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Old 11 November 2012, 13:27   #1
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Build in Fueltank

I am still making a complete refurb of my Zodiac 5.30. I want to built in a Fueltank under the front locker. 65 Litres.

Anybody got experience in building in one of these red plastic tanks ?

I will prefere to laminate it in, with Epoxy ?

All advices and experiences are welcome.

Cheers from Denmark
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Old 11 November 2012, 13:30   #2
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If its made of polyethylene nowt will stick to it, so you'll be looking at creating a box space that keeps it where you put it.
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Old 11 November 2012, 14:26   #3
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You could use a ratchet strap, or make a horseshoe bracket to secure it to the deck.
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Old 11 November 2012, 16:19   #4
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If its made of polyethylene nowt will stick to it, so you'll be looking at creating a box space that keeps it where you put it.
how about spray fix foam to hold it in place within the locker? The type builders use to fix PVCu windows in place? Its fairly cheap and you can get flame retardant grade from good builders merchants.
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Old 11 November 2012, 18:43   #5
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how about spray fix foam to hold it in place within the locker? The type builders use to fix PVCu windows in place? Its fairly cheap and you can get flame retardant grade from good builders merchants.
Soaks up water nicely too
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Old 12 November 2012, 03:19   #6
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Soaks up water nicely too
I am not an expert on these materials but i believe there are watertight varieties available, Please read the info. via the link below. The two chemical foam is often used in the marine industry for buoyancy and thermal insulation and I've seen it used in an emergency to stop a roof leak last winter.

Spray Foam Insulation - Facts & Fiction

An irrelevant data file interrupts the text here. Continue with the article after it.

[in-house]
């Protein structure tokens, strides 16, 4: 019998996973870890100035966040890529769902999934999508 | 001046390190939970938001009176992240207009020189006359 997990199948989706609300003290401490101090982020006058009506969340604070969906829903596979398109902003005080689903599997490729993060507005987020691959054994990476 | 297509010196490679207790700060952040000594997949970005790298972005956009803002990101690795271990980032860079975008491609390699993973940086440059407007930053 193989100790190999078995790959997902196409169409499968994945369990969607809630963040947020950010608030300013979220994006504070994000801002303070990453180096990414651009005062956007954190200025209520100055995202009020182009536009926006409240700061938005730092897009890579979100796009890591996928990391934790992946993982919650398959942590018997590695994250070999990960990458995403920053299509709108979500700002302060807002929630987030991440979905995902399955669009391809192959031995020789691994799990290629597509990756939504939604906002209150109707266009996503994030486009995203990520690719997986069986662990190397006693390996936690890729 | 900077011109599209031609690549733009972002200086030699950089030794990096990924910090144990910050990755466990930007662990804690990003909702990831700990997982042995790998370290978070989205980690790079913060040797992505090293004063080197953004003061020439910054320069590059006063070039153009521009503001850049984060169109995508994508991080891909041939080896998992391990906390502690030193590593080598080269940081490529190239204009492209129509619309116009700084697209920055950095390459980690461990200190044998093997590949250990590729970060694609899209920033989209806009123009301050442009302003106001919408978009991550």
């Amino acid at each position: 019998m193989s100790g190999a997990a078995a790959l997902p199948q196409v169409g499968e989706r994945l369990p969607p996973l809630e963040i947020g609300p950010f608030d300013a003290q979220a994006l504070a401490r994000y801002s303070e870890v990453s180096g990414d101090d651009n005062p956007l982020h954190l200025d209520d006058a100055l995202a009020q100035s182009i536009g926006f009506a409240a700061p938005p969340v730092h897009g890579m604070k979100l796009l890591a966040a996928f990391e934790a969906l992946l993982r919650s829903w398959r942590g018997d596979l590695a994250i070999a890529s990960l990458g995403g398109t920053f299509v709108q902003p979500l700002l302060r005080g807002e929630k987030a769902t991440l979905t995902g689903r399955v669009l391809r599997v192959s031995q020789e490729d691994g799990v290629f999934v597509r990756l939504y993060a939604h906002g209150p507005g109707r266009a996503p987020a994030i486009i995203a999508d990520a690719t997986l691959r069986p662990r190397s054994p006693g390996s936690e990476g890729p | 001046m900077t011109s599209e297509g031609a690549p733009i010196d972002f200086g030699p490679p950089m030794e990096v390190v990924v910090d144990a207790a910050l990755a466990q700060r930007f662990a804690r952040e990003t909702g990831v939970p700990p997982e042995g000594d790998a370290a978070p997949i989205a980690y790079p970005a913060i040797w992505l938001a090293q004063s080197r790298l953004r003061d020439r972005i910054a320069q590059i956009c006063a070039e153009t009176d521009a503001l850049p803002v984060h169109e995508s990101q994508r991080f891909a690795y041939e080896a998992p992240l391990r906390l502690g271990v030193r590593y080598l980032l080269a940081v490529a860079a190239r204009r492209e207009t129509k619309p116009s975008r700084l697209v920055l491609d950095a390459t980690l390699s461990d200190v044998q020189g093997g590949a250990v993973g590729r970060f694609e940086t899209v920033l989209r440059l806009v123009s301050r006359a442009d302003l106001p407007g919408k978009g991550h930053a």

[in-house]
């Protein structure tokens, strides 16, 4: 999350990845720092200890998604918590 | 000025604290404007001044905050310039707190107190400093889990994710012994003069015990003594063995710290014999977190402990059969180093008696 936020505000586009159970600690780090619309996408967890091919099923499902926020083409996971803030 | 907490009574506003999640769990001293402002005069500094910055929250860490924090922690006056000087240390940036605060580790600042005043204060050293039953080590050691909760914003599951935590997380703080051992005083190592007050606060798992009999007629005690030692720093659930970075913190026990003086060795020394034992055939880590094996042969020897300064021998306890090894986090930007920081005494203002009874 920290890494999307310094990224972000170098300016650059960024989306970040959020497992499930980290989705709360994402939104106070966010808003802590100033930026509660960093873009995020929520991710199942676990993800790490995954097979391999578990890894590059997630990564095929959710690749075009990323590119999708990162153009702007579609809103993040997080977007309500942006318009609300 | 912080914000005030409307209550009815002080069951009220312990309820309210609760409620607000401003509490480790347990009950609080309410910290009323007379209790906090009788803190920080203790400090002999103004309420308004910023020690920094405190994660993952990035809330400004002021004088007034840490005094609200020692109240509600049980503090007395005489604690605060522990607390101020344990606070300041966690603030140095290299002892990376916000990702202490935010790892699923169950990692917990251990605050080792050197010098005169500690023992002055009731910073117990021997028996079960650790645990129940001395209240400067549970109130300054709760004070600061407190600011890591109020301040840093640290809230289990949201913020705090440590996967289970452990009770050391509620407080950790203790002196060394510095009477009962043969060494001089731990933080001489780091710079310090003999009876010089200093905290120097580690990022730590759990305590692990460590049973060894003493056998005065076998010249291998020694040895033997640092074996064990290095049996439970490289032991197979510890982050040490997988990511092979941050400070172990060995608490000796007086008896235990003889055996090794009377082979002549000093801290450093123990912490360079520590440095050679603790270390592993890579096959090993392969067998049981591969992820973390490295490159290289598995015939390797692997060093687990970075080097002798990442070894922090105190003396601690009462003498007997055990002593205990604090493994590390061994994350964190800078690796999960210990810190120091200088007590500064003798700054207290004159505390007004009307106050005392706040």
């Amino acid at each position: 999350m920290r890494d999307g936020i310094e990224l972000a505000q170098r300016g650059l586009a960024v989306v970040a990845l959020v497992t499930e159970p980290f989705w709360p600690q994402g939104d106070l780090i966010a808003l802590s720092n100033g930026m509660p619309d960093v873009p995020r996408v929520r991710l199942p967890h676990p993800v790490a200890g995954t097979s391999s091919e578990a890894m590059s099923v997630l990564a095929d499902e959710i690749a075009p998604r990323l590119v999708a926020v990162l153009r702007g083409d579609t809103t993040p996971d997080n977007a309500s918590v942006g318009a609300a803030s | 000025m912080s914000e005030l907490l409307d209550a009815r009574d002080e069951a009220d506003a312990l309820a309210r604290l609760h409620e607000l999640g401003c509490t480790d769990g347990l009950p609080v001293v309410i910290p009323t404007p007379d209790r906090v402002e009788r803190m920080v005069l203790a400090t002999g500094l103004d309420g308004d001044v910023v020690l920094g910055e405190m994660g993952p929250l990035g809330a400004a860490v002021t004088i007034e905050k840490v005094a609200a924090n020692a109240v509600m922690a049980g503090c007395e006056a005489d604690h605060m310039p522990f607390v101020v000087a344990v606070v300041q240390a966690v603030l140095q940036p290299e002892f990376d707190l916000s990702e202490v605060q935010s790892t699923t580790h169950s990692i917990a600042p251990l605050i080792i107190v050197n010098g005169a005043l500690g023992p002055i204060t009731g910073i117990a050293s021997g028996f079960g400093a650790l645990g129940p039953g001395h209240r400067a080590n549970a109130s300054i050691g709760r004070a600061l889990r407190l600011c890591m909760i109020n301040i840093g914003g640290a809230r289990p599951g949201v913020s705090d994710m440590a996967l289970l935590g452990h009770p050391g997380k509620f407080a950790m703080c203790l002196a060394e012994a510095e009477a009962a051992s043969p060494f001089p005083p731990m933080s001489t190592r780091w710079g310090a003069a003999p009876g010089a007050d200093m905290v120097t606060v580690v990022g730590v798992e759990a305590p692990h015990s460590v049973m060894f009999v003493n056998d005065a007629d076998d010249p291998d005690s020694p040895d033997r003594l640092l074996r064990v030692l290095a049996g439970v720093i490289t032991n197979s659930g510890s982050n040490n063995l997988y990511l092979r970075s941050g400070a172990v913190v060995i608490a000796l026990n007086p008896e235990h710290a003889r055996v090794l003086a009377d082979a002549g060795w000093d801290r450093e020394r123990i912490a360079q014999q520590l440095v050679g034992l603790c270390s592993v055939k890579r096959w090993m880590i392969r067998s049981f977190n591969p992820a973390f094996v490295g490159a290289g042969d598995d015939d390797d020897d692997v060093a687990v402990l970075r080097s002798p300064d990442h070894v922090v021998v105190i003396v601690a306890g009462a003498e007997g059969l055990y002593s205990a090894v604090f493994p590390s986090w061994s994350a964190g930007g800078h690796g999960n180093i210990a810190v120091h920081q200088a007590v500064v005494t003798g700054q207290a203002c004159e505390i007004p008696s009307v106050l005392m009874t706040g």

Cheers,
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Old 12 November 2012, 05:15   #7
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i believe there are watertight varieties available
spent a lot of time in the past cutting allegedly waterproof closed cell under floor buoyancy outa boats that were too heavy to plane cos of the amount of water absorbed in the stuff. Of course it may now be better but the constant movement and loads applied to decks resulted in the stuff breaking down and absorbing water.
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Old 12 November 2012, 05:20   #8
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spent a lot of time in the past cutting allegedly waterproof closed cell under floor buoyancy outa boats that were too heavy to plane cos of the amount of water absorbed in the stuff. Of course it may now be better but the constant movement and loads applied to decks resulted in the stuff breaking down and absorbing water.
I agree that foam is not the solution.

Thanks to all for reply. I am still looking for the good idea...

Cheers Thomas
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Old 12 November 2012, 05:32   #9
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Use the absolute minimum of closed cell foam (don't use it to fill un-necessary gaps) and seal it well in with resin and matt.
It will be fine.
If you can't or are not confindent you can seal it in, don't use it.
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Old 12 November 2012, 09:54   #10
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I'm about to do the same thing with twin tanks.
glass in some new ply stringers covering them completely in resin (to water proof them) To box the tanks in giving about 50mm clearance all round, sit the tank on a small bit of foam in each corner to prevent direct contact with the hull.
mix and pour in some 2 Pac foam.
got mine here

Foams & Core Materials, 2 Part Polyurethane Foam Liquid, - CFS Fibreglass Supplies

this will fill up the sides and underneath the tank and bond it firmly in place.
then glass on a lid with an access door for the filler.

1. ensure you weight the tank before pouring foam to prevent tank lifting.
2. if the lid is ready before the pour you can quickly push it on and sit on it then the foam will cover top of tank aswell
3. make sure you mask of the business end of the tank to prevent foam covering connectors.
4.I will be installing a remote filler and breather to prevent the Risk of spillage being absorded by The the foam.

that's how I'm doing mine but other members may have a better solution.
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